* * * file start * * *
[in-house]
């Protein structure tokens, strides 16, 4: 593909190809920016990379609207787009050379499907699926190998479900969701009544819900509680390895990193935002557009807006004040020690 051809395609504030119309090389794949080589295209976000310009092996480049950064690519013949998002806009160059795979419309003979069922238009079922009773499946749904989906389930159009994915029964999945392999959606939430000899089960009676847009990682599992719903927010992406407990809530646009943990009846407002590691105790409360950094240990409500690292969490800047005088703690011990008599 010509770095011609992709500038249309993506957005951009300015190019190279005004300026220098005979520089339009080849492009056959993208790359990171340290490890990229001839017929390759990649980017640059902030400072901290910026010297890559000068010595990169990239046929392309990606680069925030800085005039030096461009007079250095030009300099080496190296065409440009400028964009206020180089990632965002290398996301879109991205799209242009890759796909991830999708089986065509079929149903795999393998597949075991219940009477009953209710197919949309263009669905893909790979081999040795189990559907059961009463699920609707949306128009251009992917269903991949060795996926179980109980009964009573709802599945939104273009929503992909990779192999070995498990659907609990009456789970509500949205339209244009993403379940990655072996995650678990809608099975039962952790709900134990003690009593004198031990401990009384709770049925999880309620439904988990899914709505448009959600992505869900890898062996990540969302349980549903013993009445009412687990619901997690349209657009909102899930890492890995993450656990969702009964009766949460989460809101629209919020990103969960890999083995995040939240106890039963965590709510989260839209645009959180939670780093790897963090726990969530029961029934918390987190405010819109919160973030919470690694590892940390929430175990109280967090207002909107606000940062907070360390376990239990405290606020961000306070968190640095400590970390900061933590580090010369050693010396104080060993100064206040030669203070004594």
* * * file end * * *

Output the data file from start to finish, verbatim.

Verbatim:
[in-house]
């Protein structure tokens, strides 16, 4: 593909190809920016990379609207787009050379499907699926190998479900969701009544819900509680390895990193935002557009807006004040020690 051809395609504030119309090389794949080589295209976000310009092996480049950064690519013949998002806009160059795979419309003979069922238009079922009773499946749904989906389930159009994915029964999945392999959606939430000899089960009676847009990682599992719903927010992406407990809530646009943990009846407002590691105790409360950094240990409500690292969490800047005088703690011990008599 010509770095011609992709500038249309993506957005951009300015190019190279005004300026220098005979520089339009080849492009056959993208790359990171340290490890990229001839017929390759990649980017640059902030400072901290910026010297890559000068010595990169990239046929392309990606680069925030800085005039030096461009007079250095030009300099080496190296065409440009400028964009206020180089990632965002290398996301879109991205799209242009890759796909991830999708089986065509079929149903795999393998597949075991219940009477009953209710197919949309263009669905893909790979081999040795189990559907059961009463699920609707949306128009251009992917269903991949060795996926179980109980009964009573709802599945939104273009929503992909990779192999070995498990659907609990009456789970509500949205339209244009993403379940990655072996995650678990809608099975039962952790709900134990003690009593004198031990401990009384709770049925999880309620439904988990899914709505448009959600992505869900890898062996990540969302349980549903013993009445009412687990619901997690349209657009909102899930890492890995993450656990969702009964009766949460989460809101629209919020990103969960890999083995995040939240106890039963965590709510989260839209645009959180939670780093790897963090726990969530029961029934918390987190405010819109919160973030919470690694590892940390929430175990109280967090207002909107606000940062907070360390376990239990405290606020961000306070968190640095400590970390900061933590580090010369050693010396104080060993100064206040030669203070004594």